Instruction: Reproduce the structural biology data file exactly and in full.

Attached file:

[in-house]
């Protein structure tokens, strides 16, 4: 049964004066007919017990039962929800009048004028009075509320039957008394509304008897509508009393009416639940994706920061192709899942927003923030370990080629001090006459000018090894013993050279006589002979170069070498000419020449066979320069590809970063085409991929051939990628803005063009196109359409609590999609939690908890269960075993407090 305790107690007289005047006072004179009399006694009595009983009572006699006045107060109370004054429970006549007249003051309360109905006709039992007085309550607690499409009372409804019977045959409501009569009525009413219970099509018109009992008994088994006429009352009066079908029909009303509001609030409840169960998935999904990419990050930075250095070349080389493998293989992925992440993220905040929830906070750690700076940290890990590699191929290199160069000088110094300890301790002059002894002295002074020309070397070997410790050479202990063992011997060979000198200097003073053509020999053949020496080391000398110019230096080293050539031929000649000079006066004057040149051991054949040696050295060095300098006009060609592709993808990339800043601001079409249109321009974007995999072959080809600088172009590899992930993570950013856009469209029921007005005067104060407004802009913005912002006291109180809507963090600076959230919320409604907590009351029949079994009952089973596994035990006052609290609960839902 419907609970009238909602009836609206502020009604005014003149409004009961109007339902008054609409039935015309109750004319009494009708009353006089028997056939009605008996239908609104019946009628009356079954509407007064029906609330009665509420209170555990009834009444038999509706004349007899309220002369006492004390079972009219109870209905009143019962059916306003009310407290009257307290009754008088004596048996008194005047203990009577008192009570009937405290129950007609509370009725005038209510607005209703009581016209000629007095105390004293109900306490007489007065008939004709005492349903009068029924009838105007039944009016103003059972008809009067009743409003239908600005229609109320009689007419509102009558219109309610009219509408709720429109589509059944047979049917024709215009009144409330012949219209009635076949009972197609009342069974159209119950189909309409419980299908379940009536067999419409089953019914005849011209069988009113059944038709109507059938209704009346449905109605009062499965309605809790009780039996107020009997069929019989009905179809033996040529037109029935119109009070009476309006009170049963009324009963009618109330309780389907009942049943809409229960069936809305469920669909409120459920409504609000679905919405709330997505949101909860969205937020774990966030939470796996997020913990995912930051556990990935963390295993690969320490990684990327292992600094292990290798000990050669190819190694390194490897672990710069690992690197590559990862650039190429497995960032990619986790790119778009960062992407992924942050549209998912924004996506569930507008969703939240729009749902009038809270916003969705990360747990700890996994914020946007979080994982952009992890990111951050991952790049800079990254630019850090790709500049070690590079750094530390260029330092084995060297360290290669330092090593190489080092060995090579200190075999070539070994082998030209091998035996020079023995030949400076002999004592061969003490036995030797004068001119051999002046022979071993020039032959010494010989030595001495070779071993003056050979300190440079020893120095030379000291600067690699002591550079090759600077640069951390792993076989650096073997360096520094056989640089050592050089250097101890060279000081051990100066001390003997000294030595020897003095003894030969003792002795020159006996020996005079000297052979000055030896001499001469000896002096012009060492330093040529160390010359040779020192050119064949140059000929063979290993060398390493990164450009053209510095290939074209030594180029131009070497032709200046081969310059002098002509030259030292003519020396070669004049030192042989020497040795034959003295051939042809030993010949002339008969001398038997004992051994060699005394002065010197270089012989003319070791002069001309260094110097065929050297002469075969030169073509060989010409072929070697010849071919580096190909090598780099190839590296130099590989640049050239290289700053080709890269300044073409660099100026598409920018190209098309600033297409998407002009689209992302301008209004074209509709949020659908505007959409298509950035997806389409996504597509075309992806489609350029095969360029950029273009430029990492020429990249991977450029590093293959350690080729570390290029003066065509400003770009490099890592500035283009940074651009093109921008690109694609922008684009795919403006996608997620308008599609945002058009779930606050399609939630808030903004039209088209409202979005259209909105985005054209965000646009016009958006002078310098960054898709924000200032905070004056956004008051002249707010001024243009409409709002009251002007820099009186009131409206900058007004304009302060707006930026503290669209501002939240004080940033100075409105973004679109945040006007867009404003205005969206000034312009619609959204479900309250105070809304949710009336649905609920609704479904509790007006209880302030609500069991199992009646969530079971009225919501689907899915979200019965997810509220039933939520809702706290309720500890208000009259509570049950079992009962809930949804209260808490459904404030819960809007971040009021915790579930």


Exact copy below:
[in-house]
């Protein structure tokens, strides 16, 4: 049964004066007919017990039962929800009048004028009075509320039957008394509304008897509508009393009416639940994706920061192709899942927003923030370990080629001090006459000018090894013993050279006589002979170069070498000419020449066979320069590809970063085409991929051939990628803005063009196109359409609590999609939690908890269960075993407090 305790107690007289005047006072004179009399006694009595009983009572006699006045107060109370004054429970006549007249003051309360109905006709039992007085309550607690499409009372409804019977045959409501009569009525009413219970099509018109009992008994088994006429009352009066079908029909009303509001609030409840169960998935999904990419990050930075250095070349080389493998293989992925992440993220905040929830906070750690700076940290890990590699191929290199160069000088110094300890301790002059002894002295002074020309070397070997410790050479202990063992011997060979000198200097003073053509020999053949020496080391000398110019230096080293050539031929000649000079006066004057040149051991054949040696050295060095300098006009060609592709993808990339800043601001079409249109321009974007995999072959080809600088172009590899992930993570950013856009469209029921007005005067104060407004802009913005912002006291109180809507963090600076959230919320409604907590009351029949079994009952089973596994035990006052609290609960839902 419907609970009238909602009836609206502020009604005014003149409004009961109007339902008054609409039935015309109750004319009494009708009353006089028997056939009605008996239908609104019946009628009356079954509407007064029906609330009665509420209170555990009834009444038999509706004349007899309220002369006492004390079972009219109870209905009143019962059916306003009310407290009257307290009754008088004596048996008194005047203990009577008192009570009937405290129950007609509370009725005038209510607005209703009581016209000629007095105390004293109900306490007489007065008939004709005492349903009068029924009838105007039944009016103003059972008809009067009743409003239908600005229609109320009689007419509102009558219109309610009219509408709720429109589509059944047979049917024709215009009144409330012949219209009635076949009972197609009342069974159209119950189909309409419980299908379940009536067999419409089953019914005849011209069988009113059944038709109507059938209704009346449905109605009062499965309605809790009780039996107020009997069929019989009905179809033996040529037109029935119109009070009476309006009170049963009324009963009618109330309780389907009942049943809409229960069936809305469920669909409120459920409504609000679905919405709330997505949101909860969205937020774990966030939470796996997020913990995912930051556990990935963390295993690969320490990684990327292992600094292990290798000990050669190819190694390194490897672990710069690992690197590559990862650039190429497995960032990619986790790119778009960062992407992924942050549209998912924004996506569930507008969703939240729009749902009038809270916003969705990360747990700890996994914020946007979080994982952009992890990111951050991952790049800079990254630019850090790709500049070690590079750094530390260029330092084995060297360290290669330092090593190489080092060995090579200190075999070539070994082998030209091998035996020079023995030949400076002999004592061969003490036995030797004068001119051999002046022979071993020039032959010494010989030595001495070779071993003056050979300190440079020893120095030379000291600067690699002591550079090759600077640069951390792993076989650096073997360096520094056989640089050592050089250097101890060279000081051990100066001390003997000294030595020897003095003894030969003792002795020159006996020996005079000297052979000055030896001499001469000896002096012009060492330093040529160390010359040779020192050119064949140059000929063979290993060398390493990164450009053209510095290939074209030594180029131009070497032709200046081969310059002098002509030259030292003519020396070669004049030192042989020497040795034959003295051939042809030993010949002339008969001398038997004992051994060699005394002065010197270089012989003319070791002069001309260094110097065929050297002469075969030169073509060989010409072929070697010849071919580096190909090598780099190839590296130099590989640049050239290289700053080709890269300044073409660099100026598409920018190209098309600033297409998407002009689209992302301008209004074209509709949020659908505007959409298509950035997806389409996504597509075309992806489609350029095969360029950029273009430029990492020429990249991977450029590093293959350690080729570390290029003066065509400003770009490099890592500035283009940074651009093109921008690109694609922008684009795919403006996608997620308008599609945002058009779930606050399609939630808030903004039209088209409202979005259209909105985005054209965000646009016009958006002078310098960054898709924000200032905070004056956004008051002249707010001024243009409409709002009251002007820099009186009131409206900058007004304009302060707006930026503290669209501002939240004080940033100075409105973004679109945040006007867009404003205005969206000034312009619609959204479900309250105070809304949710009336649905609920609704479904509790007006209880302030609500069991199992009646969530079971009225919501689907899915979200019965997810509220039933939520809702706290309720500890208000009259509570049950079992009962809930949804209260808490459904404030819960809007971040009021915790579930």